Da amante degli horror avevo già visto So cosa hai fatto ma non avevo idea fosse la trasposizione cinematografica di un libro quindi quando l'ho iniziato ero felicissima di poter rivivere le stesse sensazioni del film nel modo che preferisco: a parole.

Il libro, infatti, mi è piaciuto. è stata una lettura piacevolissima, un ritorno agli anni '90... ma, ahimè, niente di più.
Sarà che conta a stento 200 pagine ma ho trovato la caratterizzazione dei personaggi un po' povera; non nel senso che sono macchiette nella storia, ma sono superficiali. Caricature più che personaggi. Caratteri più che caratterizzati.
In questo secondo me il libro perde molto.
Avrei preferito più approfondimento piuttosto che mera descrizione di scene.

Bisogna anche tenere a mente che è un libro scritto nel 1973, quindi ci sta che la narratività sia diversa rispetto a quella di oggi, ma d'altro canto penso a libri di quegli stessi anni che ho apprezzato decisamente di più e quindi un po' ne sono rimasta delusa.

La trama di fondo comunque è sempre riuscitissima per me, nonostante sia prevedibile il colpevole (che voi abbiate visto il film o meno).
Non so, comunque, se lo definirei young adult. Sì, i protagonisti sono adolescenti, ma mancano tutte le tematiche che fanno dello YA, beh... lo YA.

In ogni caso è stato bello fare un tuffo negli anni 90, quello è sempre apprezzatissimo!
Profile Image for Devoralibros.
248 reviews24 followers
May 5, 2022
▪️Julie, Ray, Helen y Barry, cuatro adolescentes que tras una fiesta tienen un accidente de coche llevándose por delante la vida de un niño. En vez de auxiliarle, huyen por el miedo a la condena que les pueda caer que hará que arruine sus vidas.

▪️Un año después, empieza a suceder una serie de hechos que les demostrará que no son los únicos que saben qué hicieron el último verano.

▪️¿Quién no conoce esta historia? Yo, personalmente, la conocía por la película la cuál vi en el cine en su momento y es de esas películas de terror que son difíciles de olvidar. El libro está muy bien escrito y su lectura es muy ágil, apenas me lo he leído en unas horas y la tensión está garantizada casi desde el inicio hasta el final. Al principio me costó sacar de mi cabeza las imágenes de la película y poder centrarme únicamente en el libro, pero conforme fui avanzando, comprobé la cantidad de diferencias que hay con la película. Sí, la trama principal es casi la misma, pero nada más y es lo que más me ha gustado, que sea diferente y no me esperara ese final. Lo que deja bien claro es, que no podemos huir de nuestro pasado; tarde o temprano vuelve y habrá que afrontar cualquier acto que cometimos y no solucionamos en aquel momento.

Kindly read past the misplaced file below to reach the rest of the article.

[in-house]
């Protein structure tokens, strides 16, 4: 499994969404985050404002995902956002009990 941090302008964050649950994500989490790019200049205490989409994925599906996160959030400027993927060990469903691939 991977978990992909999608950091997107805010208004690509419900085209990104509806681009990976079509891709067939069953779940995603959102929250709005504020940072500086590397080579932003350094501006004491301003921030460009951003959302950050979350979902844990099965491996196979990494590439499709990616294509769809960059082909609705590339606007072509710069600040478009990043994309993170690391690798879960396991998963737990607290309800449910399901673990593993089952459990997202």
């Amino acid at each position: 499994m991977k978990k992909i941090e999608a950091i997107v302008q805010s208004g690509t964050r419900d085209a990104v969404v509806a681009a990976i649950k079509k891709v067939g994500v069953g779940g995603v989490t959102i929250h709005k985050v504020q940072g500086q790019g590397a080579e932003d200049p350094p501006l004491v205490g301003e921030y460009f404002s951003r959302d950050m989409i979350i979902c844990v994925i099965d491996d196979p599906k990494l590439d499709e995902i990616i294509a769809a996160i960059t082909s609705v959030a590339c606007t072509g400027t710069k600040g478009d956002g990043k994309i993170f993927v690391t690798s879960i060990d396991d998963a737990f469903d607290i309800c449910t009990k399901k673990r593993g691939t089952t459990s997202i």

Profile Image for Simona.
679 reviews36 followers
July 28, 2022
Man that was not as I hoped
Profile Image for ChunderHog.
28 reviews
August 8, 2009

Hopefully you didn't just read that. For those of you who were smart enough to skip that spoiler you can now read in confidence knowing that you will not be told that the book was made into a movie. You will live in happy naivety thinking that the book is a self-contained form of media in which this narrative lives. Unfortunately, you will be wrong.

Since I have neither read the book, nor seen the movie. I can safely say that I am an objective critic when it comes to comparing the book to the movie. At this point I rate them dead even. Their titles are exactly the same and I have mild interest in finding out what occurred last summer in either format. In the movie I will expect great special effects and bad acting. In the book I will expect suspense and action emphasized at the expense of thematic meaning. The problem with comparing books and movies is that one tends to regard the version one experienced first as the gold standard. To avoid this I plan on reading the book and watching the movie at the same time. If I get too far ahead in the movie compared to the book, however, it will be the same as watching the movie first, so I plan on finishing the two simultaneously. I will accomplish this by enrolling in a speed reading course and by watching the movie on my old VCR that seems to be running at 1/4 speed.

Everybody wish me luck! I'll update with results as I get them.
Profile Image for Erin *Proud Book Hoarder*.
2,435 reviews1,062 followers